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Acute diabetic complications and implications of glycated hemoglobin levels (HbA1c) in the emergency department – Experience from a tertiary care centre of South India

 Department of Emergency Medicine, Christian Medical College, Vellore, Tamil Nadu, India

Date of Submission05-Jul-2021
Date of Decision05-Nov-2021
Date of Acceptance05-Nov-2021

Correspondence Address:
Gina Maryann Chandy,
Associate Professor, Department of Emergency Medicine, Christian Medical College, Vellore - 632 004, Tamil Nadu
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Source of Support: None, Conflict of Interest: None

DOI: 10.4103/mjdrdypu.mjdrdypu_531_21


Background: Uncontrolled diabetes leads to acute and chronic complications, both of which present to the emergency department (ED). Glycated hemoglobin (HbA1c) reflects glycemic history. This study was done to determine the correlation between acute diabetic complications and implications of HbA1c levels in ED. Materials and Methods: We conducted a prospective observational study between May 2019 and April 2020. Data was collected in a standard datasheet and analysed using Statistical Package for Social Sciences for Windows. Results: Our study included a total of 382 (0.5%) patients, among which 56% were male patients. Mean age was 57.9 (standard deviation ± 14.9) years. Based on their hemodynamic stability, majority (n = 291) were triaged as priority one. Acute diabetic complications included hypoglycemia-62% (238/382), diabetic ketoacidosis (DKA) - 26% (98/382) and hyperglycemic hyperosmolar state - 12% (46/382). Most common presenting complaints were unresponsiveness (49.7%) followed by breathing difficulty (31.6%) and fever (24.6%). Random blood sugar level at presentation was <70 mg/Dl in majority (62.3%) of them. Common precipitating factors were poor food intake (51%), infection (30%) and drug noncompliance (29.5%). Three-fourth of the study population was previously diagnosed to have diabetes mellitus and HbA1c >7 was seen in 227 (59%) patients. Bivariate and multivariate logistic regression analysis showed DKA (adjusted odds ratio [OR]: 5.2;95% confidence interval [CI]: 1.39–19.41; P = 0.014), noncompliance to medications (adjusted OR: 3.9; 95% CI: 1.4–10.76; P = 0.009) and poor oral intake (adjusted OR: 0.3; 95% CI: 0.14–0.59; P = 0.001) as independent predictors to have a HbA1c level >7. Approximately half (51.2%) the study population required admission while one patient died in the ED during resuscitation. Conclusion: Elderly male population were most commonly involved. Unresponsiveness was the most common presenting complain and hypoglycemia was the most common presenting clinical feature. Majority of the acute diabetic complications were precipitated by poor food intake, infection and noncompliance to medications. Hospital admission was warranted in majority of the study population. HbA1c in the ED is a useful parameter that would help plan further medication at discharge.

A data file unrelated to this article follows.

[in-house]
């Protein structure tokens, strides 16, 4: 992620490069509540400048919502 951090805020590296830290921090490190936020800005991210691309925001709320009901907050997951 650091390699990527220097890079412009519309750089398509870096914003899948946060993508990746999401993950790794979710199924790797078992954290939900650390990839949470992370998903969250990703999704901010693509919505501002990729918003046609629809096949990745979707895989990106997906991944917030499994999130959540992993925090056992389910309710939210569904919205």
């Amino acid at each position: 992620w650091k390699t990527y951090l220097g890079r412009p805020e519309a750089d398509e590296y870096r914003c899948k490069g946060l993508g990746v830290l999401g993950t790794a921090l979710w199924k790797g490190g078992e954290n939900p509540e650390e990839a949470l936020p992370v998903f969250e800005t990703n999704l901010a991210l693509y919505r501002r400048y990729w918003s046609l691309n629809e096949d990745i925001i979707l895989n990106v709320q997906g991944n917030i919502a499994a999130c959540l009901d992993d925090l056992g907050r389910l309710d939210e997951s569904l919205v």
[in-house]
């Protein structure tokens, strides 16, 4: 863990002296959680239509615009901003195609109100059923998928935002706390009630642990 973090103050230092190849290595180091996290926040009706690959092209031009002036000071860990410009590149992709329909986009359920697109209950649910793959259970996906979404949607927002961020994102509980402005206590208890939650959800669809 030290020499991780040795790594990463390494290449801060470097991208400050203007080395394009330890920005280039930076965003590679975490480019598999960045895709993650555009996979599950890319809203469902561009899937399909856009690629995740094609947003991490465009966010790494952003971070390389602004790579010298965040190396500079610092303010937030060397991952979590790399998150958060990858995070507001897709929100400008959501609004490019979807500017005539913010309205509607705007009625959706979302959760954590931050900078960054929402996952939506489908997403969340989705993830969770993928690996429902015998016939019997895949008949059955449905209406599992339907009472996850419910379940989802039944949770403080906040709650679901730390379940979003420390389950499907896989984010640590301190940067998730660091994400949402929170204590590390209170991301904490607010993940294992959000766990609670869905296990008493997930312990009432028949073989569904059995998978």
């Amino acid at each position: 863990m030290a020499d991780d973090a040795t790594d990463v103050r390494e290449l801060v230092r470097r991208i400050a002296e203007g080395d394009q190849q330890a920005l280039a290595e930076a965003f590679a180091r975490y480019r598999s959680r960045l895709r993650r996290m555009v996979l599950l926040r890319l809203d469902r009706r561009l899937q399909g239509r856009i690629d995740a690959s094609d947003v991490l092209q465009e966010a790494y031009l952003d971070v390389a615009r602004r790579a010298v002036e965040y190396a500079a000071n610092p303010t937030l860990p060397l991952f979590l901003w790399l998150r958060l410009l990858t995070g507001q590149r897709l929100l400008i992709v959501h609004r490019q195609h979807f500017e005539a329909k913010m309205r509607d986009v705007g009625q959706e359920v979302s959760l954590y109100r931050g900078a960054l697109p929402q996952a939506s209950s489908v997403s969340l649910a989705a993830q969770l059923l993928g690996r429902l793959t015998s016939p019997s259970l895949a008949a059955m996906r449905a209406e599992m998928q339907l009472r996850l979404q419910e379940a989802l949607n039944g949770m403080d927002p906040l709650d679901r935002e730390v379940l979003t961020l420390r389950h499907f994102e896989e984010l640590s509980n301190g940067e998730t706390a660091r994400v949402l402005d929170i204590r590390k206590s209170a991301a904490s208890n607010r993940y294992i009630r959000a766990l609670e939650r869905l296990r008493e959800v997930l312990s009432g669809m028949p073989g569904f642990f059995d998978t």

Keywords: Acute diabetic complications, diabetic ketoacidosis, emergency department, HbA1c, hyperglycemic hyperosmolar state, ypoglycemia

How to cite this URL:
Dhanapal SG, Chandy GM, Joseph JV, Rajaram RR, Madhiyazhagan M, Prabhakar Abhilash KP. Acute diabetic complications and implications of glycated hemoglobin levels (HbA1c) in the emergency department – Experience from a tertiary care centre of South India. Med J DY Patil Vidyapeeth [Epub ahead of print] [cited 2022 Dec 7]. Available from: https://www.mjdrdypv.org/preprintarticle.asp?id=335883